Google+ Followers

Friday, October 24, 2014

How to Get Away with Murder on Network TV

We're several episodes into the premiere season of How to Get Away with Murder, in which one of my fave contemporary actresses, Viola Davis, as brilliant criminal attorney Annalise Keating, fond of glamorous, sexy frocks -- and wigs -- for her appearances in court, turns out an emotional rollercoaster of a performance weekly. She has thrown down the gauntlet, defying the Emmys not to nominate her for this starring role in 2015. Yes, she's not co-starring this time and you better believe it!

Annalise is one of the most intriguing, and very modern, characters starring in a network television series. She is very pulled together in the courtroom but a hot mess in a dress in her personal life. And, frankly, a very shady lady.

Though acted very seriously by the entire cast, Murder is pure camp. Every regular on the show is either involved in hiding a body, lives next door to a murder victim, is planning or entertaining committing a murder him/herself or suspects he/she knows a murderer. I live in New York City and my life isn't even like the denizens of the show's Philly.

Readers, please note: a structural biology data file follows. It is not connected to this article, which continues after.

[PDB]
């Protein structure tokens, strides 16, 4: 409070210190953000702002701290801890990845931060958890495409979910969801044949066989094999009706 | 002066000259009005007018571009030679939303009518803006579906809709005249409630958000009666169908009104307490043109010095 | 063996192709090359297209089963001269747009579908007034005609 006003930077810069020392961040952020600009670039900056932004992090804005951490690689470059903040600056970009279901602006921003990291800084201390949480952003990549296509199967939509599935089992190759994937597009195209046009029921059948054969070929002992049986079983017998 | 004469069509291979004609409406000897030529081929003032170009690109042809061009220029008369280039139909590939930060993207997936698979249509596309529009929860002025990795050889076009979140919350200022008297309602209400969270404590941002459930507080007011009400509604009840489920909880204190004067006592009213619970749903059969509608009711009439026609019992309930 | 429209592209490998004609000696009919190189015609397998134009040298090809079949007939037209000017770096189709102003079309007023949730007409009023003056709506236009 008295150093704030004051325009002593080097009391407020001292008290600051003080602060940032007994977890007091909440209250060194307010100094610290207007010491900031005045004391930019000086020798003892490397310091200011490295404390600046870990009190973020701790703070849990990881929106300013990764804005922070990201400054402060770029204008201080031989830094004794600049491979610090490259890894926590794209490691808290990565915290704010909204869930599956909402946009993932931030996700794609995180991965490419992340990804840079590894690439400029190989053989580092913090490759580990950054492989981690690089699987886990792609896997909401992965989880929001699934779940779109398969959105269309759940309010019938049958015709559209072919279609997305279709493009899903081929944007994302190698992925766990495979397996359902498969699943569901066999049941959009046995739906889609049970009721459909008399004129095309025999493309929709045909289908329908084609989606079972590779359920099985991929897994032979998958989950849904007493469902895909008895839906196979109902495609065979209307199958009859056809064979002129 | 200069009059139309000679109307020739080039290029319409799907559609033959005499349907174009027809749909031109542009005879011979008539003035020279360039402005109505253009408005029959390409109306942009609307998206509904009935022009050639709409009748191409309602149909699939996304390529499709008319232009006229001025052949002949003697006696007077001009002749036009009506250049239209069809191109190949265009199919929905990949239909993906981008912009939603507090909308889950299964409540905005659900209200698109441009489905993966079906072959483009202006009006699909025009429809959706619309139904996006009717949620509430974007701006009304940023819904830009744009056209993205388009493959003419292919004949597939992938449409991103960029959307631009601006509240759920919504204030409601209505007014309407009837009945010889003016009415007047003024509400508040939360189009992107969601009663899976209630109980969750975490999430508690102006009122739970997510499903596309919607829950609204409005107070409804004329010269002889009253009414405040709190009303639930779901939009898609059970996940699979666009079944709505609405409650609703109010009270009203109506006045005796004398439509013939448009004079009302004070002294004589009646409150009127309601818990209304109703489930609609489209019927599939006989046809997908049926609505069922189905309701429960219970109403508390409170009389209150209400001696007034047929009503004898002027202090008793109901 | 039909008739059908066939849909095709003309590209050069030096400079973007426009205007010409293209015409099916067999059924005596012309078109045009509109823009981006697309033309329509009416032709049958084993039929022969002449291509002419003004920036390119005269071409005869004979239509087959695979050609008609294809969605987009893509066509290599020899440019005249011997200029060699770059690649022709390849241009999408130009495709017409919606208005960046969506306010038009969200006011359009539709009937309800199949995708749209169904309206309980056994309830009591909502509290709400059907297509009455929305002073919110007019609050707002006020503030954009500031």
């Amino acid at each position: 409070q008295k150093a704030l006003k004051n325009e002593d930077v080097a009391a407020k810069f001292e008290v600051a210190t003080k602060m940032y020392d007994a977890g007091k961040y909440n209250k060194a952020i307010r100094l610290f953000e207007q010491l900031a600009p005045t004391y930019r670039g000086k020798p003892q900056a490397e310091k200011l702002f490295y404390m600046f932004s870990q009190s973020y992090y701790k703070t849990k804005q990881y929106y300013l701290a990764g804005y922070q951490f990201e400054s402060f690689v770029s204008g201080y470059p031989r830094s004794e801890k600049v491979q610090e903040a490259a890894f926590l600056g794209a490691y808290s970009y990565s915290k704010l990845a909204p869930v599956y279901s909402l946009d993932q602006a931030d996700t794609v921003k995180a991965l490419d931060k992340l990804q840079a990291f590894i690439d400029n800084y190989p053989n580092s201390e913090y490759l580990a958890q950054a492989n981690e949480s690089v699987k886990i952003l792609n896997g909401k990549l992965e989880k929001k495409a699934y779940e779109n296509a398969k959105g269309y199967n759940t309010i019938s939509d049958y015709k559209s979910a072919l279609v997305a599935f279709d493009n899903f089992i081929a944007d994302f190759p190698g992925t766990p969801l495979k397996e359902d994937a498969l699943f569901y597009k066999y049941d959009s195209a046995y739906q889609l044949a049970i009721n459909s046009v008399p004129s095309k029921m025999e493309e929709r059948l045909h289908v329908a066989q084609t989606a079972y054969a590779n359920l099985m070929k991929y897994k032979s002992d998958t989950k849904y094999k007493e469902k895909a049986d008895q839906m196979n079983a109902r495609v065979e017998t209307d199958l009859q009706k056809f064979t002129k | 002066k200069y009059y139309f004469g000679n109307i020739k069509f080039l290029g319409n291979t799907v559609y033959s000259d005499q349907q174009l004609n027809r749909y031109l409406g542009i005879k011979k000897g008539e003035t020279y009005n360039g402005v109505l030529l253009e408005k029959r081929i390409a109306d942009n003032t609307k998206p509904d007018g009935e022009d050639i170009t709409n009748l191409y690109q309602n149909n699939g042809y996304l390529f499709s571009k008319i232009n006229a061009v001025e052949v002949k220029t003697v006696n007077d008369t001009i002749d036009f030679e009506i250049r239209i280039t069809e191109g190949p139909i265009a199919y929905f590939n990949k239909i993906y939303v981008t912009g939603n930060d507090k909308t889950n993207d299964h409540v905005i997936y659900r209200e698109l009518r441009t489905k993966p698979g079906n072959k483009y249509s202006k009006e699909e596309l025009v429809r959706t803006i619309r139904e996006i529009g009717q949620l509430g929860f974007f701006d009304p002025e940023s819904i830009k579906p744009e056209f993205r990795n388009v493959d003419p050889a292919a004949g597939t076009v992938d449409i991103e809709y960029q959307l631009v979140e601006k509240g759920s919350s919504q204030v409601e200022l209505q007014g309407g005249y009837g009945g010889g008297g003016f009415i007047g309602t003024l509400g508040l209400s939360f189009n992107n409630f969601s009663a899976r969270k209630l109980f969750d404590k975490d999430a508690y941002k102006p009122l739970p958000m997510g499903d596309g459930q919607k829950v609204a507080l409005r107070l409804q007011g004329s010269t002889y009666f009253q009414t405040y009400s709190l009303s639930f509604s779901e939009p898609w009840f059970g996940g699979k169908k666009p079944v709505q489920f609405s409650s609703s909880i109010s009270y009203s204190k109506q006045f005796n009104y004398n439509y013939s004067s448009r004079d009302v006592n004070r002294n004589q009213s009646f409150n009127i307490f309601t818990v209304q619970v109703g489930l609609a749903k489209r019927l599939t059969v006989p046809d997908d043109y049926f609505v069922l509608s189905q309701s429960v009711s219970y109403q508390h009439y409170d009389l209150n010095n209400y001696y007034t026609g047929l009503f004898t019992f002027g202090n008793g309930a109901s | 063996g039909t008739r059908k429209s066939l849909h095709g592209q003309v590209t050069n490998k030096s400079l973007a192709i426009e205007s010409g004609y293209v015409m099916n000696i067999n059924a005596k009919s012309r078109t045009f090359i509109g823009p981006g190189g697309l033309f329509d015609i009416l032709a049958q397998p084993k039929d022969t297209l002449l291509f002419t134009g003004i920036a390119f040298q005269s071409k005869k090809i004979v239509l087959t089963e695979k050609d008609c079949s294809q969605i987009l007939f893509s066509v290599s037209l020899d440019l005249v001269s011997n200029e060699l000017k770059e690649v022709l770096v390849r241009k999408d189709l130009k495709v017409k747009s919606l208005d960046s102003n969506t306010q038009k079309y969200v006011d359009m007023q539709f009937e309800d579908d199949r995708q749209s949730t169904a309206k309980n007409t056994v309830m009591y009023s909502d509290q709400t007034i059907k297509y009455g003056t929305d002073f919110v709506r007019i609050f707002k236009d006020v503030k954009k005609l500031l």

Also, I adore the weekly craziness of it all. The concept is as absurd as Jessica Fletcher showing up at the scene of a murder every week on Murder She Wrote!

It's a very intense tv series with lots of sex and violence (about as far as those elements can be pushed nowadays). Part soap opera, part courtroom drama, for me it's kind of like Dynasty meets Perry Mason-in-a-dress (though Viola's much prettier than Raymond Burr). It's also nice to see a female lead on a network series who is a dark-complexioned African-American female who doesn't have a stick figure body but still brings sexy back. Brava!

There are basically dual story lines running through this show. One a continuing drama with plenty of suspense and mystery and the other a weekly court case that is resolved within the episode. The depictions of trials on this show only seem over-the-top when, in fact, they're not so very far from the reality of how things work in court in reality (i.e., last night's jury selection sequence).

Murder is set in Philadelphia. It's produced by Shonda (Grey's Anatomy. Scandal) Rhimes in much the same vein as Scandal. I'm addicted and can't wait for next week's fix. Voila, Viola!

No comments:

Post a Comment